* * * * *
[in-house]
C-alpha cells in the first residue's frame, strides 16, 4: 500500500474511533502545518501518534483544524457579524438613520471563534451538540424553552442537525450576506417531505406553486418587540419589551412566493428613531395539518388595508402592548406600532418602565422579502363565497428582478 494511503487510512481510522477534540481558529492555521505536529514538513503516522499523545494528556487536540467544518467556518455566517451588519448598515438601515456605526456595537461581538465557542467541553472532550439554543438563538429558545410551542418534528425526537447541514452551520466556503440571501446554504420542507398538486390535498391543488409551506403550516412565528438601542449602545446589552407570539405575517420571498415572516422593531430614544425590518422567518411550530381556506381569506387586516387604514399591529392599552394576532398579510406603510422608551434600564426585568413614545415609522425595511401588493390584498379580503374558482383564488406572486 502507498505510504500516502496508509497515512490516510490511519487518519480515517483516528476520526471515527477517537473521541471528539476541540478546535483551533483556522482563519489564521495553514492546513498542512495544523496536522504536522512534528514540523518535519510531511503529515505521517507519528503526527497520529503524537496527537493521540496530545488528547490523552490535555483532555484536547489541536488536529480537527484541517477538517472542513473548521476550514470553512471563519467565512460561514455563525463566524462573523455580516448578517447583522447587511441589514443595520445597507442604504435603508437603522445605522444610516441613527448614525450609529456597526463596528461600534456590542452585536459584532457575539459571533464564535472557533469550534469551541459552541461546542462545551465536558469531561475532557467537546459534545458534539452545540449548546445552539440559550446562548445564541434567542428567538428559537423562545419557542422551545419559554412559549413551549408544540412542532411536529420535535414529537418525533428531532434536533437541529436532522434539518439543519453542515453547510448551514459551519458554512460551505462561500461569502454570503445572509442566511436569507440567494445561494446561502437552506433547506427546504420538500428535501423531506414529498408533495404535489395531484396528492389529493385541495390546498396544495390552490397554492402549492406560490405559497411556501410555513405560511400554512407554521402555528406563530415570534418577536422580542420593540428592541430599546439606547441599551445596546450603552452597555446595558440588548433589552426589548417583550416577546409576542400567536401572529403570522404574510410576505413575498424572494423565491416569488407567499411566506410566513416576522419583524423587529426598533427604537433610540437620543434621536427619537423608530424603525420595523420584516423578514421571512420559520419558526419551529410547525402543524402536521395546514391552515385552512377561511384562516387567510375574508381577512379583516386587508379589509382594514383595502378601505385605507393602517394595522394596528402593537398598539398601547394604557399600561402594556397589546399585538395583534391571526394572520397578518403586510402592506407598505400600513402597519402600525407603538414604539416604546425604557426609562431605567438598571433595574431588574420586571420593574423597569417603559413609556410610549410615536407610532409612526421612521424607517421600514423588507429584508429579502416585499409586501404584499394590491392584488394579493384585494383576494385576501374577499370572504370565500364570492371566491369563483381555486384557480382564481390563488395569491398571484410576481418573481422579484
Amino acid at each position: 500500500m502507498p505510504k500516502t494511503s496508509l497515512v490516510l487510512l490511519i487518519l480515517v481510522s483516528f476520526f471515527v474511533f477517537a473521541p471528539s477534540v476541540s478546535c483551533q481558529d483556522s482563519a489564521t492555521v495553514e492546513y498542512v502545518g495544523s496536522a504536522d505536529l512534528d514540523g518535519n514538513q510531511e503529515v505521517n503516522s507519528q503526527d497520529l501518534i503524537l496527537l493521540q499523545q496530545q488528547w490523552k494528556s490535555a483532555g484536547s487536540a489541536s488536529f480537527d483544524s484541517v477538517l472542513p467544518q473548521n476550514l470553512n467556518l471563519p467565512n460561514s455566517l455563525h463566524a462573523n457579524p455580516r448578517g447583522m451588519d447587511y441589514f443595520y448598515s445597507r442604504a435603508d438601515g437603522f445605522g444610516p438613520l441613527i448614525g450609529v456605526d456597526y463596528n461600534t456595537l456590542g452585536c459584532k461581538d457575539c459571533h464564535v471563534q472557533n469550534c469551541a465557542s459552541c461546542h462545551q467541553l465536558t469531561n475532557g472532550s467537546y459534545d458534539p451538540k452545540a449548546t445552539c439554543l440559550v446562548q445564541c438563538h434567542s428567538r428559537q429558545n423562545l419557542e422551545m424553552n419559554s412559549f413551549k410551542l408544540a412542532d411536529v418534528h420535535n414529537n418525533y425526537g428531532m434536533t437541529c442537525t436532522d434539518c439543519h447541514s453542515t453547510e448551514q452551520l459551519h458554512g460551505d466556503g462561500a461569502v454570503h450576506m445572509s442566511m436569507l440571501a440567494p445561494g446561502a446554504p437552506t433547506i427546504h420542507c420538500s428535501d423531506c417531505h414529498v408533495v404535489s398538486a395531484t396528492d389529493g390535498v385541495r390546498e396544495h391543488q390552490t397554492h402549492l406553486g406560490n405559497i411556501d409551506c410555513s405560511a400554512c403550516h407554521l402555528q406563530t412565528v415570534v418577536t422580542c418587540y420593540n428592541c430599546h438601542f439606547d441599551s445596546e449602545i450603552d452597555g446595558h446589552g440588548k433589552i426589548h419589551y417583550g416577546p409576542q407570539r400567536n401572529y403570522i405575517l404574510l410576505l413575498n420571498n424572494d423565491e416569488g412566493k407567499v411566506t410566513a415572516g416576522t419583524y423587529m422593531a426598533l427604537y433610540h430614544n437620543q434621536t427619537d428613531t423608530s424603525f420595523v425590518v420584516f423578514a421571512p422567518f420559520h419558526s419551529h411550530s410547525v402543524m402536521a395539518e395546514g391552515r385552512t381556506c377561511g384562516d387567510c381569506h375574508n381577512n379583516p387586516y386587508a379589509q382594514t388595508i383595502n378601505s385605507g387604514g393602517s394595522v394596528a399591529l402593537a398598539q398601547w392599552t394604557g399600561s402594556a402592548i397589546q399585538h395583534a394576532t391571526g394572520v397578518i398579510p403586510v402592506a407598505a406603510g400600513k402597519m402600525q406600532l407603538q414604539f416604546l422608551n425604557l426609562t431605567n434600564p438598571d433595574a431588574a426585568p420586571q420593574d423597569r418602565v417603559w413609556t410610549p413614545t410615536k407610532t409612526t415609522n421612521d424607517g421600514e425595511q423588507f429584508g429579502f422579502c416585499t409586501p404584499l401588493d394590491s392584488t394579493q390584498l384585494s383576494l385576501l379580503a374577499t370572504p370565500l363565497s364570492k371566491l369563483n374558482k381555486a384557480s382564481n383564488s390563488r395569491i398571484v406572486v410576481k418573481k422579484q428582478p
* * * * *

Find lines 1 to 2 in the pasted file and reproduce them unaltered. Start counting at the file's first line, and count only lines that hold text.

[in-house]
C-alpha cells in the first residue's frame, strides 16, 4: 500500500474511533502545518501518534483544524457579524438613520471563534451538540424553552442537525450576506417531505406553486418587540419589551412566493428613531395539518388595508402592548406600532418602565422579502363565497428582478 494511503487510512481510522477534540481558529492555521505536529514538513503516522499523545494528556487536540467544518467556518455566517451588519448598515438601515456605526456595537461581538465557542467541553472532550439554543438563538429558545410551542418534528425526537447541514452551520466556503440571501446554504420542507398538486390535498391543488409551506403550516412565528438601542449602545446589552407570539405575517420571498415572516422593531430614544425590518422567518411550530381556506381569506387586516387604514399591529392599552394576532398579510406603510422608551434600564426585568413614545415609522425595511401588493390584498379580503374558482383564488406572486 502507498505510504500516502496508509497515512490516510490511519487518519480515517483516528476520526471515527477517537473521541471528539476541540478546535483551533483556522482563519489564521495553514492546513498542512495544523496536522504536522512534528514540523518535519510531511503529515505521517507519528503526527497520529503524537496527537493521540496530545488528547490523552490535555483532555484536547489541536488536529480537527484541517477538517472542513473548521476550514470553512471563519467565512460561514455563525463566524462573523455580516448578517447583522447587511441589514443595520445597507442604504435603508437603522445605522444610516441613527448614525450609529456597526463596528461600534456590542452585536459584532457575539459571533464564535472557533469550534469551541459552541461546542462545551465536558469531561475532557467537546459534545458534539452545540449548546445552539440559550446562548445564541434567542428567538428559537423562545419557542422551545419559554412559549413551549408544540412542532411536529420535535414529537418525533428531532434536533437541529436532522434539518439543519453542515453547510448551514459551519458554512460551505462561500461569502454570503445572509442566511436569507440567494445561494446561502437552506433547506427546504420538500428535501423531506414529498408533495404535489395531484396528492389529493385541495390546498396544495390552490397554492402549492406560490405559497411556501410555513405560511400554512407554521402555528406563530415570534418577536422580542420593540428592541430599546439606547441599551445596546450603552452597555446595558440588548433589552426589548417583550416577546409576542400567536401572529403570522404574510410576505413575498424572494423565491416569488407567499411566506410566513416576522419583524423587529426598533427604537433610540437620543434621536427619537423608530424603525420595523420584516423578514421571512420559520419558526419551529410547525402543524402536521395546514391552515385552512377561511384562516387567510375574508381577512379583516386587508379589509382594514383595502378601505385605507393602517394595522394596528402593537398598539398601547394604557399600561402594556397589546399585538395583534391571526394572520397578518403586510402592506407598505400600513402597519402600525407603538414604539416604546425604557426609562431605567438598571433595574431588574420586571420593574423597569417603559413609556410610549410615536407610532409612526421612521424607517421600514423588507429584508429579502416585499409586501404584499394590491392584488394579493384585494383576494385576501374577499370572504370565500364570492371566491369563483381555486384557480382564481390563488395569491398571484410576481418573481422579484